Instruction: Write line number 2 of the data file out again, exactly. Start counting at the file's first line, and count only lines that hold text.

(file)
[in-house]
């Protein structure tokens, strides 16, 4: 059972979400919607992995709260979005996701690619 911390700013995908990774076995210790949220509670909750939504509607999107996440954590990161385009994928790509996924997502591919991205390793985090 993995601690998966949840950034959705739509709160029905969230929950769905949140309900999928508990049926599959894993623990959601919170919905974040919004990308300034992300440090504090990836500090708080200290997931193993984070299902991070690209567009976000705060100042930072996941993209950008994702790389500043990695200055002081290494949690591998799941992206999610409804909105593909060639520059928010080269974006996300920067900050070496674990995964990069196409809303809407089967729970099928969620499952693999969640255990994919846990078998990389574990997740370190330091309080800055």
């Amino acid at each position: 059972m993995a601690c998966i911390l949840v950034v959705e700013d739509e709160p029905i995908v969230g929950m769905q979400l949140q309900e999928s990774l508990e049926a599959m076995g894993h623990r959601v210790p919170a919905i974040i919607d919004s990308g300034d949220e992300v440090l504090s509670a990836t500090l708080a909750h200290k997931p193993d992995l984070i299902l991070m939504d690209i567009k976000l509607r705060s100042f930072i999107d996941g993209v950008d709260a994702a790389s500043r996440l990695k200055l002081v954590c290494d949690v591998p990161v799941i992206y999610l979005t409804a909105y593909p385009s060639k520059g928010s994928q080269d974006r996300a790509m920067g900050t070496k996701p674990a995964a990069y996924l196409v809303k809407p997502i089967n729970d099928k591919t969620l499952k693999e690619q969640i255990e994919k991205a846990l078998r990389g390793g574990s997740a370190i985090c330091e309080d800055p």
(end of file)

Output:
């Protein structure tokens, strides 16, 4: 059972979400919607992995709260979005996701690619 911390700013995908990774076995210790949220509670909750939504509607999107996440954590990161385009994928790509996924997502591919991205390793985090 993995601690998966949840950034959705739509709160029905969230929950769905949140309900999928508990049926599959894993623990959601919170919905974040919004990308300034992300440090504090990836500090708080200290997931193993984070299902991070690209567009976000705060100042930072996941993209950008994702790389500043990695200055002081290494949690591998799941992206999610409804909105593909060639520059928010080269974006996300920067900050070496674990995964990069196409809303809407089967729970099928969620499952693999969640255990994919846990078998990389574990997740370190330091309080800055």